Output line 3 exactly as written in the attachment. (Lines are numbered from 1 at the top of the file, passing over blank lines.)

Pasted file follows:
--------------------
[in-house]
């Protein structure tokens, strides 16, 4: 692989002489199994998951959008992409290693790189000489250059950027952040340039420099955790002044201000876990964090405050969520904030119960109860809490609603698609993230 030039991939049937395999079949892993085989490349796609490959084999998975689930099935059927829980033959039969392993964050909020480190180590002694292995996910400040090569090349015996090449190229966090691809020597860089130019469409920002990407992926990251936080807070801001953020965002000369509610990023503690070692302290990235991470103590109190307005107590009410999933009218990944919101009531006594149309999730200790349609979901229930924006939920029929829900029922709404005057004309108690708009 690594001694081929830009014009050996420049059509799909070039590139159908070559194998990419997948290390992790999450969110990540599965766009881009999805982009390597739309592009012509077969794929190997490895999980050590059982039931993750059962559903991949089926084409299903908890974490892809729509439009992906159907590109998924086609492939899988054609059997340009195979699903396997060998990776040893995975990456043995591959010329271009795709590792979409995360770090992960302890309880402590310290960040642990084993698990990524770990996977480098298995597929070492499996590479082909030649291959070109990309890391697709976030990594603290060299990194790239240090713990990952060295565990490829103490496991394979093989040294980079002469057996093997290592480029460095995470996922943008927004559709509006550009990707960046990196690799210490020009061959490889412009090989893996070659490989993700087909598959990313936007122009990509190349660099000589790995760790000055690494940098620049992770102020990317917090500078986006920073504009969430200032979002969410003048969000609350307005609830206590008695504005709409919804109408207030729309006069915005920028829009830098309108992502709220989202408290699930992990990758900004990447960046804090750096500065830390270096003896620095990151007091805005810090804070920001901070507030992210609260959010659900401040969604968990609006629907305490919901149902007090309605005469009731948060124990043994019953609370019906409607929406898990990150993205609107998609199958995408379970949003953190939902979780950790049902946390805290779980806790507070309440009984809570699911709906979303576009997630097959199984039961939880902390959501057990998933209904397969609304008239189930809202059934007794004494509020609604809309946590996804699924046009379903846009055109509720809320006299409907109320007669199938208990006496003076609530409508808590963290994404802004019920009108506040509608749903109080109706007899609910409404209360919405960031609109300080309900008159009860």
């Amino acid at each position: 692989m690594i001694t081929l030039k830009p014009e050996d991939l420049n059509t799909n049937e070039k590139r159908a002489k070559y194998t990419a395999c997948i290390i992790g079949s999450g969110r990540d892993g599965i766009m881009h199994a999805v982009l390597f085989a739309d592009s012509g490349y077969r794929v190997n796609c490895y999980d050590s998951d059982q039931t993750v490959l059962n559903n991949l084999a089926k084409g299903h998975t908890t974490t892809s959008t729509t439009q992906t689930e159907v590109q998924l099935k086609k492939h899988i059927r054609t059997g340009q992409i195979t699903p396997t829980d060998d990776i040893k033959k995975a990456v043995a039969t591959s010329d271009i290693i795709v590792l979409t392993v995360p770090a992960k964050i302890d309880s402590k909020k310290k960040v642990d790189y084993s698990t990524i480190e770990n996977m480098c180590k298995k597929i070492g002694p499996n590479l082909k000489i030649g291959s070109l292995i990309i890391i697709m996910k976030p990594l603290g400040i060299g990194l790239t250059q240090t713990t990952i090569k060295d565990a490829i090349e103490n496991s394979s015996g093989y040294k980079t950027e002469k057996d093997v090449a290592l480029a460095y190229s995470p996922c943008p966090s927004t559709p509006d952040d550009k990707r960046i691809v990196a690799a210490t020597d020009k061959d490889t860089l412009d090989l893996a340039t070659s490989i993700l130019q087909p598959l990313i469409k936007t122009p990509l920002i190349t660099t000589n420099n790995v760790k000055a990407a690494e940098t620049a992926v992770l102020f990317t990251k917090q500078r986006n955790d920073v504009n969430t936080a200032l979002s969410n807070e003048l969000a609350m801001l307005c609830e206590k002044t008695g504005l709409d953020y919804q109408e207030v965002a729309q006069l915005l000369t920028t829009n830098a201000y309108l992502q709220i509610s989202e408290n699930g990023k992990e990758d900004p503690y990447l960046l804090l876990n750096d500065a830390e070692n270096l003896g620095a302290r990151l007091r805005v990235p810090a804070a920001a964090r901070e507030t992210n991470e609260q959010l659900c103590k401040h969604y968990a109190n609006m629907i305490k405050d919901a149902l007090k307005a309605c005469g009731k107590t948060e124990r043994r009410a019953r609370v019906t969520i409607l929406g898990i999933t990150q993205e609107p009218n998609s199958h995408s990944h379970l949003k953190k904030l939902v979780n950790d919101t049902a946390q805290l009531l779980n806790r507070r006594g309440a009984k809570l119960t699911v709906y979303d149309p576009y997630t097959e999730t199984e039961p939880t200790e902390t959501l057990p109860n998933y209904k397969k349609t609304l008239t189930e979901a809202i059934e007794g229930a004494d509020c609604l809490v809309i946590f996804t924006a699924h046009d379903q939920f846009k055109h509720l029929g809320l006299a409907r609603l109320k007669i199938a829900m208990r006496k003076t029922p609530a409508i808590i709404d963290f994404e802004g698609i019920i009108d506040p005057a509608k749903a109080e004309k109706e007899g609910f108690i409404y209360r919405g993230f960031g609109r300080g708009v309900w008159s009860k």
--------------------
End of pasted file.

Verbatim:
């Amino acid at each position: 692989m690594i001694t081929l030039k830009p014009e050996d991939l420049n059509t799909n049937e070039k590139r159908a002489k070559y194998t990419a395999c997948i290390i992790g079949s999450g969110r990540d892993g599965i766009m881009h199994a999805v982009l390597f085989a739309d592009s012509g490349y077969r794929v190997n796609c490895y999980d050590s998951d059982q039931t993750v490959l059962n559903n991949l084999a089926k084409g299903h998975t908890t974490t892809s959008t729509t439009q992906t689930e159907v590109q998924l099935k086609k492939h899988i059927r054609t059997g340009q992409i195979t699903p396997t829980d060998d990776i040893k033959k995975a990456v043995a039969t591959s010329d271009i290693i795709v590792l979409t392993v995360p770090a992960k964050i302890d309880s402590k909020k310290k960040v642990d790189y084993s698990t990524i480190e770990n996977m480098c180590k298995k597929i070492g002694p499996n590479l082909k000489i030649g291959s070109l292995i990309i890391i697709m996910k976030p990594l603290g400040i060299g990194l790239t250059q240090t713990t990952i090569k060295d565990a490829i090349e103490n496991s394979s015996g093989y040294k980079t950027e002469k057996d093997v090449a290592l480029a460095y190229s995470p996922c943008p966090s927004t559709p509006d952040d550009k990707r960046i691809v990196a690799a210490t020597d020009k061959d490889t860089l412009d090989l893996a340039t070659s490989i993700l130019q087909p598959l990313i469409k936007t122009p990509l920002i190349t660099t000589n420099n790995v760790k000055a990407a690494e940098t620049a992926v992770l102020f990317t990251k917090q500078r986006n955790d920073v504009n969430t936080a200032l979002s969410n807070e003048l969000a609350m801001l307005c609830e206590k002044t008695g504005l709409d953020y919804q109408e207030v965002a729309q006069l915005l000369t920028t829009n830098a201000y309108l992502q709220i509610s989202e408290n699930g990023k992990e990758d900004p503690y990447l960046l804090l876990n750096d500065a830390e070692n270096l003896g620095a302290r990151l007091r805005v990235p810090a804070a920001a964090r901070e507030t992210n991470e609260q959010l659900c103590k401040h969604y968990a109190n609006m629907i305490k405050d919901a149902l007090k307005a309605c005469g009731k107590t948060e124990r043994r009410a019953r609370v019906t969520i409607l929406g898990i999933t990150q993205e609107p009218n998609s199958h995408s990944h379970l949003k953190k904030l939902v979780n950790d919101t049902a946390q805290l009531l779980n806790r507070r006594g309440a009984k809570l119960t699911v709906y979303d149309p576009y997630t097959e999730t199984e039961p939880t200790e902390t959501l057990p109860n998933y209904k397969k349609t609304l008239t189930e979901a809202i059934e007794g229930a004494d509020c609604l809490v809309i946590f996804t924006a699924h046009d379903q939920f846009k055109h509720l029929g809320l006299a409907r609603l109320k007669i199938a829900m208990r006496k003076t029922p609530a409508i808590i709404d963290f994404e802004g698609i019920i009108d506040p005057a509608k749903a109080e004309k109706e007899g609910f108690i409404y209360r919405g993230f960031g609109r300080g708009v309900w008159s009860k």